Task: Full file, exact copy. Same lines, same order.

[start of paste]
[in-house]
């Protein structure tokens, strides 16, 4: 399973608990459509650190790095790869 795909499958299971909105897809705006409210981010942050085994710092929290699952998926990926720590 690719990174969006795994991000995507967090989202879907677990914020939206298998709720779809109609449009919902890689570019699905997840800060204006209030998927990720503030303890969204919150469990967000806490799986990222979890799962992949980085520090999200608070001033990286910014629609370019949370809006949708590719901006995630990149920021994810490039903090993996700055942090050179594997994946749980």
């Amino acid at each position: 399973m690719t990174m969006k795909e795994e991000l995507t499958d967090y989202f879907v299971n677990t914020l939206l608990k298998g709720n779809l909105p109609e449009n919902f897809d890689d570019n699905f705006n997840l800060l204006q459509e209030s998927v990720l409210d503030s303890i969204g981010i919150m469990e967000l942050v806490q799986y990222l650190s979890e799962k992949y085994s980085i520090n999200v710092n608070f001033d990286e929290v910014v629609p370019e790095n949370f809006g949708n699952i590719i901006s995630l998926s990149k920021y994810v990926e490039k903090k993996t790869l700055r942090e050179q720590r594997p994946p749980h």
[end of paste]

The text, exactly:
[in-house]
């Protein structure tokens, strides 16, 4: 399973608990459509650190790095790869 795909499958299971909105897809705006409210981010942050085994710092929290699952998926990926720590 690719990174969006795994991000995507967090989202879907677990914020939206298998709720779809109609449009919902890689570019699905997840800060204006209030998927990720503030303890969204919150469990967000806490799986990222979890799962992949980085520090999200608070001033990286910014629609370019949370809006949708590719901006995630990149920021994810490039903090993996700055942090050179594997994946749980």
């Amino acid at each position: 399973m690719t990174m969006k795909e795994e991000l995507t499958d967090y989202f879907v299971n677990t914020l939206l608990k298998g709720n779809l909105p109609e449009n919902f897809d890689d570019n699905f705006n997840l800060l204006q459509e209030s998927v990720l409210d503030s303890i969204g981010i919150m469990e967000l942050v806490q799986y990222l650190s979890e799962k992949y085994s980085i520090n999200v710092n608070f001033d990286e929290v910014v629609p370019e790095n949370f809006g949708n699952i590719i901006s995630l998926s990149k920021y994810v990926e490039k903090k993996t790869l700055r942090e050179q720590r594997p994946p749980h």